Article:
Tragic Facts About The Sinking Of The Lusitania

(Track of the Lusitania, by William Lionel Wyllie (1851–1931), [Public Domain] via Creative Commons)


Most people know about the connection between the Lusitania and World War I. The German torpedoing of the ship in 1915 did not cause the United States to join the Allies in WWI, but it did set the emotions of U. S. citizens irreparably against Germany. Two years later, in 1917, the United States joined the Great War against Germany after further provocations.

At the time of the Lusitania’s last voyage, Germany had declared a state of unrestricted submarine warfare. The waters around Britain were declared by Germany to be a warzone, and any ships (including commercial passenger ships) entering the seas near Britain were considered fair game by U-boat submarine captains hunting for prey. During WWI, submarines sank countless innocent ships, but the Lusitania remains one of the best-remembered tragic stories of the war. Here are some facts about the ship, the passengers and the sinking of the Lusitania:


(Enlarged and cropped advertisement for the Lusitania alongside a warning from the Imperial German Embassy, courtesy of the Robert Hunt Picture Library, [Public Domain] via Creative Commons)


The Ship

  • The German embassy posted a warning beside advertisements for the Lusitaniaprior to the ship’s last voyage.
  • 300 laborers shoveled around 1,000 tons of coal daily into the Lusitania’s 192 furnaces. The Lusitania left New York with 5,690 tons of coal.
  • The Lusitaniawas carrying a lot of cargo, but most notably, the ship was hauling a load of paintings worth nearly $92 million in modern currency. There were also 157 barrels of candy and around 170 tons of Remington brand rifle ammunition. There were also containers of aluminum  (or aluminium) and bronze powder, along with a large shipment of artillery shells.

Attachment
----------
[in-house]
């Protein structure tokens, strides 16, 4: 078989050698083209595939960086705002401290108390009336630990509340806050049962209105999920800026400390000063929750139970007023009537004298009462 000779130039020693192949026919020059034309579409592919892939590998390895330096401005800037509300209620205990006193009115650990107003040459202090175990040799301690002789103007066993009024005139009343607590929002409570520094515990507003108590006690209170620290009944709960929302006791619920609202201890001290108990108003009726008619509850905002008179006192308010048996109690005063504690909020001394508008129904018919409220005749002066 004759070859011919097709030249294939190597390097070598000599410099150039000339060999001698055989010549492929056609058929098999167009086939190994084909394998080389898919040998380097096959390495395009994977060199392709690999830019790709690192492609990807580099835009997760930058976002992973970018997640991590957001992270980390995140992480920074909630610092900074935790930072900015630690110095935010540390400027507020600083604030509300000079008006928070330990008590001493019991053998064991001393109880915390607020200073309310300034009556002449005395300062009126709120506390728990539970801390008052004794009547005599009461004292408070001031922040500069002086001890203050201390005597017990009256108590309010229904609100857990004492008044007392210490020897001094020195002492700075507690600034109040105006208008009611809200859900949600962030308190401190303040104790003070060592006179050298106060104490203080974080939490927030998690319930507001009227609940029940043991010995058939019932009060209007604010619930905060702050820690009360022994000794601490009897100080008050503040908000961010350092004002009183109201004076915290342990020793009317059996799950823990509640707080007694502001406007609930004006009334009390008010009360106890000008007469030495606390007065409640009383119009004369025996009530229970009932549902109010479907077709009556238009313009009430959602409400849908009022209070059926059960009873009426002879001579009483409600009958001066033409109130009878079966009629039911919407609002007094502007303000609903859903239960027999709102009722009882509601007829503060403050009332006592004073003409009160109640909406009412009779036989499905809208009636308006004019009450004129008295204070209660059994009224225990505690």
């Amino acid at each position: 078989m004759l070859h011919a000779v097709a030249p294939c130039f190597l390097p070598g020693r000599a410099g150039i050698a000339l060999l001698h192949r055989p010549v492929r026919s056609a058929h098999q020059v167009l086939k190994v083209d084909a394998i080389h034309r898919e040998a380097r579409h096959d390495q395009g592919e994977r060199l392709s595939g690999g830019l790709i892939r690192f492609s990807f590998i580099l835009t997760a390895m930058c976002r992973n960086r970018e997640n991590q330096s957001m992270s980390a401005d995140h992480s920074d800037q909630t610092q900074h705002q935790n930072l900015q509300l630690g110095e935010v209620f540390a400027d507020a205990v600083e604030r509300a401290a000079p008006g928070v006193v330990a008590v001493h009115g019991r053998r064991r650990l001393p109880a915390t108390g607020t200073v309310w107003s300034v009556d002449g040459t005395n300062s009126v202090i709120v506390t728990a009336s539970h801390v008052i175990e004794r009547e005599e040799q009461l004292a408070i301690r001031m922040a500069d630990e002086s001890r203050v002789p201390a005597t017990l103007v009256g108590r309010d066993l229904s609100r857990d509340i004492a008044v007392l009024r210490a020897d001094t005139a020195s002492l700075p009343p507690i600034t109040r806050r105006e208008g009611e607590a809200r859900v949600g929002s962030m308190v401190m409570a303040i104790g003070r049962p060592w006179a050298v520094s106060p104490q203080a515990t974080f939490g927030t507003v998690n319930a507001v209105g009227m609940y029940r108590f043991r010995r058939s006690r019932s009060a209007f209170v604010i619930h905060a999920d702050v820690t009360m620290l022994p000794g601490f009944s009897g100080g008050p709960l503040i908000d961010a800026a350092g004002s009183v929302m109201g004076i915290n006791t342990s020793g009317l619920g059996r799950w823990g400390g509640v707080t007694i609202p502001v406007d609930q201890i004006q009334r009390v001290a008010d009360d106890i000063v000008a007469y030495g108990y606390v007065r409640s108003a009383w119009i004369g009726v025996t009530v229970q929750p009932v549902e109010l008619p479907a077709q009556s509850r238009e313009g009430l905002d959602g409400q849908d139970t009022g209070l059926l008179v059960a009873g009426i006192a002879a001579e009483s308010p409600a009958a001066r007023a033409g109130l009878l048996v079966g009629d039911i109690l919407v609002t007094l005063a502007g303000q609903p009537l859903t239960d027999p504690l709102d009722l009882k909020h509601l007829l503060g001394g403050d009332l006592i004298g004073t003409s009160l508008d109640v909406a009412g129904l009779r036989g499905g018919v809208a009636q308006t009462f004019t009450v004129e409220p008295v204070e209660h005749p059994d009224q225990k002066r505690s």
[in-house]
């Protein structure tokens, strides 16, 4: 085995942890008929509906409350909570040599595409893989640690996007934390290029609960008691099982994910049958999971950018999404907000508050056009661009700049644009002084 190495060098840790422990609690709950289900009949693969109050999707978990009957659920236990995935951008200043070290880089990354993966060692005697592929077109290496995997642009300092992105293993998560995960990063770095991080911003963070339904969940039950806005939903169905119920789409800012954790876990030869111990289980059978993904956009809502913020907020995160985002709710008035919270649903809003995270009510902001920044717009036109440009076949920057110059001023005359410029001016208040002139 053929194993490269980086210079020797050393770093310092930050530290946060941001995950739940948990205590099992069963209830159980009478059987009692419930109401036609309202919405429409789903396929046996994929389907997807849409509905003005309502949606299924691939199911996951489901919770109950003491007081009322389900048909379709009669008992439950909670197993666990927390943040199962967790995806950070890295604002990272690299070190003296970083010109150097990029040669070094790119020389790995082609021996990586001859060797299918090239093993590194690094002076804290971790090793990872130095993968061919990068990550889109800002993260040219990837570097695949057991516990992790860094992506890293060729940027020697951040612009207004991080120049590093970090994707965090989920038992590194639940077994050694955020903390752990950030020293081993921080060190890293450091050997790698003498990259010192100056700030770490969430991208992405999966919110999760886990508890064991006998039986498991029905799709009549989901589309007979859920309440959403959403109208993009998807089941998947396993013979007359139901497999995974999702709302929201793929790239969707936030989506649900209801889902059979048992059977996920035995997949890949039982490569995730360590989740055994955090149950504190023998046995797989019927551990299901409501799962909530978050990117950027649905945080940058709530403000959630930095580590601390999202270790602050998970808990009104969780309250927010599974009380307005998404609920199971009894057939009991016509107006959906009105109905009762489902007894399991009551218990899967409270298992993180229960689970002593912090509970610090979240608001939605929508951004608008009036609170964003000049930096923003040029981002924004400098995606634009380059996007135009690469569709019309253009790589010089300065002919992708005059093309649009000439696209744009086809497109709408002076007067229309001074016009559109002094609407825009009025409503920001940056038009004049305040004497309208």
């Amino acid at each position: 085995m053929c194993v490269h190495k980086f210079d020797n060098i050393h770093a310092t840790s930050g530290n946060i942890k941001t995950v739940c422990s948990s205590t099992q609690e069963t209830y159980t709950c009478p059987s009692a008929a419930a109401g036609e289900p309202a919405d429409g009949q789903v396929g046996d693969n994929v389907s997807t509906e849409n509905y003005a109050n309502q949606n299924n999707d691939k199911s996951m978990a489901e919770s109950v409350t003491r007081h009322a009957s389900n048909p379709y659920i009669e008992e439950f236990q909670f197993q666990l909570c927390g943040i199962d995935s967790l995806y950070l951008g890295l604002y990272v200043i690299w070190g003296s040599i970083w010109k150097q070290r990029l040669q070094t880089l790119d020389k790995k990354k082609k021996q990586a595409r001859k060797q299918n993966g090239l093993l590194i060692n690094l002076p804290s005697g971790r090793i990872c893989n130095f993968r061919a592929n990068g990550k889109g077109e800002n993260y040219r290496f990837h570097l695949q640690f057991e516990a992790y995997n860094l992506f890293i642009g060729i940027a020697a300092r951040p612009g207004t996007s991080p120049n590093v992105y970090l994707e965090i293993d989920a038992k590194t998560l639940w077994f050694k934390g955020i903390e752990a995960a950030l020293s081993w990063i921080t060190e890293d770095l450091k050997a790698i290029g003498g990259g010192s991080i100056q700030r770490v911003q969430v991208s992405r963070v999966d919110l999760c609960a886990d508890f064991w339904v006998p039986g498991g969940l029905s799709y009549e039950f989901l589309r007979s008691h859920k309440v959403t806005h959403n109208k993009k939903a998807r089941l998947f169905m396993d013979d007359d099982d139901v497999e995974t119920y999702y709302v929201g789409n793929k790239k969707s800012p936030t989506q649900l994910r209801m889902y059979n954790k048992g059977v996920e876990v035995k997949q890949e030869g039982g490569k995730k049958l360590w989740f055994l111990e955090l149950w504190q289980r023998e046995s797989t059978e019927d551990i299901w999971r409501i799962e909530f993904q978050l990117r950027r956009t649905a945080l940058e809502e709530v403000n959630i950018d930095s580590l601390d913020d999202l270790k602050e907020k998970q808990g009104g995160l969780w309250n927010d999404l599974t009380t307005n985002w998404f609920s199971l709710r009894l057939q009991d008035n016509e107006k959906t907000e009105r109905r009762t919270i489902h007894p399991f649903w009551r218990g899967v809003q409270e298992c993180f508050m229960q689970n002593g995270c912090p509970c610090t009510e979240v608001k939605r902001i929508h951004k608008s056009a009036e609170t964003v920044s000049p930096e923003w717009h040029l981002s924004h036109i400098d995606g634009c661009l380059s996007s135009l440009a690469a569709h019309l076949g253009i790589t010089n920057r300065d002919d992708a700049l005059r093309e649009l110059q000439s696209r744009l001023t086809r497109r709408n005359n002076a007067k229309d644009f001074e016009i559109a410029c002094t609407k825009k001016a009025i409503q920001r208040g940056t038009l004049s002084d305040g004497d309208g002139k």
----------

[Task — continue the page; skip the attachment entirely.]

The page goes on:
• The Lusitania was a sturdy ship. It could travel up to 26 knots, had a hull designed like a battleship, and had mounts (or rings) that could be used to attach naval-grade artillery to the ship.

The Passengers

  • The Lusitania was captained by William Thomas Turner.
  • In terms of nationalities aboard the Lusitania, there were (from most numerous to least) British, Russian, Persian, French, Greek, Swedish, Belgian, Dutch, German, Italian, Mexican, Finnish, Danish, Spanish, Swiss, Argentine, Norwegian and Indian passengers on the ship. In total, there were around 1,959 passengers and crew.
  • There were at least 95 children and 39 infants on the Lusitania when the ship sunk.

The Sinking

  • A German submarine, U-20, captained by Walther Schwieger, sunk the Lusitania with a torpedo.
  • The torpedo blasted a hole in the ship around 40 feet long and 15 feet high, causing thousands of rivets to pop and portholes to break.
  • Damage caused by the torpedo, along with the forward momentum of the ship, caused water to rush into the Lusitania at around 100 tons every second.
  • Because of the dramatic listing of the ship caused by the torpedo, as well as the general panic of the passengers, the Lusitania only launched 6 of its 22 conventional lifeboats.
  • The Lusitania sank in less than 20 minutes, causing many passengers to improperly put on their life jackets, resulting in many deaths by drowning.  Also, many passengers who could not find a lifeboat or floating debris died of hypothermia.
  • Of the nearly 2,000 passengers on the Lusitania, only 764 are thought to have survived. 27 infants died.
  • It is thought that at least 140 unidentified deceased victims of the Lusitania were given a mass burial in Queenstown. Only half of these victims were later identified from photographs and personal property.

Written by C. Keith Hansley


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